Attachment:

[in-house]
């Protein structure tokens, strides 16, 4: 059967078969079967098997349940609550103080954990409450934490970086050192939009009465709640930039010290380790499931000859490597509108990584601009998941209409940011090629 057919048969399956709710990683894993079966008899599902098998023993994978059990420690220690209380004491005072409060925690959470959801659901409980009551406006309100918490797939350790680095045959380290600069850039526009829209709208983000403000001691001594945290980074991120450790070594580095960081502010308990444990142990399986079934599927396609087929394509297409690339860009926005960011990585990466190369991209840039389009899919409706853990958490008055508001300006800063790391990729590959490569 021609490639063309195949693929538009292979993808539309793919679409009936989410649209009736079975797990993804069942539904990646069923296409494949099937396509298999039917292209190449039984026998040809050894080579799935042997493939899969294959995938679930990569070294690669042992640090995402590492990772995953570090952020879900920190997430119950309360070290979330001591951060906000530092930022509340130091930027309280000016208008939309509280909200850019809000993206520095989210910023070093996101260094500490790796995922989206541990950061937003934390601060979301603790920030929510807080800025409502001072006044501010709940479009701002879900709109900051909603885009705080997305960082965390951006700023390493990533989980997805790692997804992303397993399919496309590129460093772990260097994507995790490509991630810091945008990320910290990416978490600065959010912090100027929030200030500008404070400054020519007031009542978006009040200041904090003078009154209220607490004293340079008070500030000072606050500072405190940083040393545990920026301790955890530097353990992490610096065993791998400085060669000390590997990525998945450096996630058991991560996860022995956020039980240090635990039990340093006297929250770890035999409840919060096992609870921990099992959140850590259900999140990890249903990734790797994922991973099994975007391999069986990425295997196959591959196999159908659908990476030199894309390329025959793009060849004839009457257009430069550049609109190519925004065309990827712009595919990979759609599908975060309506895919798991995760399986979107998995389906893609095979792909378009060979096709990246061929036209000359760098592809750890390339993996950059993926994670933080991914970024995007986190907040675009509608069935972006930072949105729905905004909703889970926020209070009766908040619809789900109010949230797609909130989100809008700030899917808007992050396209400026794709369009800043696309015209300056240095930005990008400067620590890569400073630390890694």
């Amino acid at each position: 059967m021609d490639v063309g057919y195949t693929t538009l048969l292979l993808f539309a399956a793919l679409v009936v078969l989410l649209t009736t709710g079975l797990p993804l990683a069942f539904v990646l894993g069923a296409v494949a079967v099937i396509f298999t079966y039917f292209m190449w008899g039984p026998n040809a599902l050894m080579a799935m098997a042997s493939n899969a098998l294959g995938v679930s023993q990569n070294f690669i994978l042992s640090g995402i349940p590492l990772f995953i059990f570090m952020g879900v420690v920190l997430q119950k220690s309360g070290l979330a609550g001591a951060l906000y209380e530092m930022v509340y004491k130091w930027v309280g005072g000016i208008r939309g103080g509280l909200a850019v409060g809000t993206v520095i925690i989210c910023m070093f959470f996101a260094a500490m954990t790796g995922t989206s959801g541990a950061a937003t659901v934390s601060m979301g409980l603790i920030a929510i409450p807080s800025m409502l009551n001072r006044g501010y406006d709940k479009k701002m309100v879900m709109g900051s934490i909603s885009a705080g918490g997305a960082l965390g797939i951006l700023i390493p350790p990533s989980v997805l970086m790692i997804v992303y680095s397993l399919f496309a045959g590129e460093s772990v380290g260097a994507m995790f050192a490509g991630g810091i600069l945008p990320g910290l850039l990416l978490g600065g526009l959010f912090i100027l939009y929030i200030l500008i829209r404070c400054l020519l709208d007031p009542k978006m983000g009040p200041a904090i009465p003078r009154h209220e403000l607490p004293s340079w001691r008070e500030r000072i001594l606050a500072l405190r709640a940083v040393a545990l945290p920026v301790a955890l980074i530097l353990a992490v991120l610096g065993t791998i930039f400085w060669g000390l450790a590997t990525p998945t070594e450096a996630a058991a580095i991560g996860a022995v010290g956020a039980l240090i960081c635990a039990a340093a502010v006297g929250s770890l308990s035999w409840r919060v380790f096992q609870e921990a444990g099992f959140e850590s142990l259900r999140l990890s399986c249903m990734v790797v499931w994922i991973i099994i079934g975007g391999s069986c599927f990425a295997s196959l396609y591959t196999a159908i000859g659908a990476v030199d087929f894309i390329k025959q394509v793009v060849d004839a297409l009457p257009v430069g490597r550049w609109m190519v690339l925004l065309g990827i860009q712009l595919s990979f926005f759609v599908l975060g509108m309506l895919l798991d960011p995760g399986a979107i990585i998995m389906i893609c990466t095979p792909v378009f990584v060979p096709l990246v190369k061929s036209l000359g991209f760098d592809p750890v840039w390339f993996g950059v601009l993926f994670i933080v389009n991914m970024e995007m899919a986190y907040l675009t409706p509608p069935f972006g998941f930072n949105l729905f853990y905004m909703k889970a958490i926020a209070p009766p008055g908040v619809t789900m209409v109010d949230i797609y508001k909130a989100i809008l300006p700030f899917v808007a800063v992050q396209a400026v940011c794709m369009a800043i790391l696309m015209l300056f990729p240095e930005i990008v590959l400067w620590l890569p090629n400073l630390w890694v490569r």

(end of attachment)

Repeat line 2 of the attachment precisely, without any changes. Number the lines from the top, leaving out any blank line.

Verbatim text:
């Protein structure tokens, strides 16, 4: 059967078969079967098997349940609550103080954990409450934490970086050192939009009465709640930039010290380790499931000859490597509108990584601009998941209409940011090629 057919048969399956709710990683894993079966008899599902098998023993994978059990420690220690209380004491005072409060925690959470959801659901409980009551406006309100918490797939350790680095045959380290600069850039526009829209709208983000403000001691001594945290980074991120450790070594580095960081502010308990444990142990399986079934599927396609087929394509297409690339860009926005960011990585990466190369991209840039389009899919409706853990958490008055508001300006800063790391990729590959490569 021609490639063309195949693929538009292979993808539309793919679409009936989410649209009736079975797990993804069942539904990646069923296409494949099937396509298999039917292209190449039984026998040809050894080579799935042997493939899969294959995938679930990569070294690669042992640090995402590492990772995953570090952020879900920190997430119950309360070290979330001591951060906000530092930022509340130091930027309280000016208008939309509280909200850019809000993206520095989210910023070093996101260094500490790796995922989206541990950061937003934390601060979301603790920030929510807080800025409502001072006044501010709940479009701002879900709109900051909603885009705080997305960082965390951006700023390493990533989980997805790692997804992303397993399919496309590129460093772990260097994507995790490509991630810091945008990320910290990416978490600065959010912090100027929030200030500008404070400054020519007031009542978006009040200041904090003078009154209220607490004293340079008070500030000072606050500072405190940083040393545990920026301790955890530097353990992490610096065993791998400085060669000390590997990525998945450096996630058991991560996860022995956020039980240090635990039990340093006297929250770890035999409840919060096992609870921990099992959140850590259900999140990890249903990734790797994922991973099994975007391999069986990425295997196959591959196999159908659908990476030199894309390329025959793009060849004839009457257009430069550049609109190519925004065309990827712009595919990979759609599908975060309506895919798991995760399986979107998995389906893609095979792909378009060979096709990246061929036209000359760098592809750890390339993996950059993926994670933080991914970024995007986190907040675009509608069935972006930072949105729905905004909703889970926020209070009766908040619809789900109010949230797609909130989100809008700030899917808007992050396209400026794709369009800043696309015209300056240095930005990008400067620590890569400073630390890694």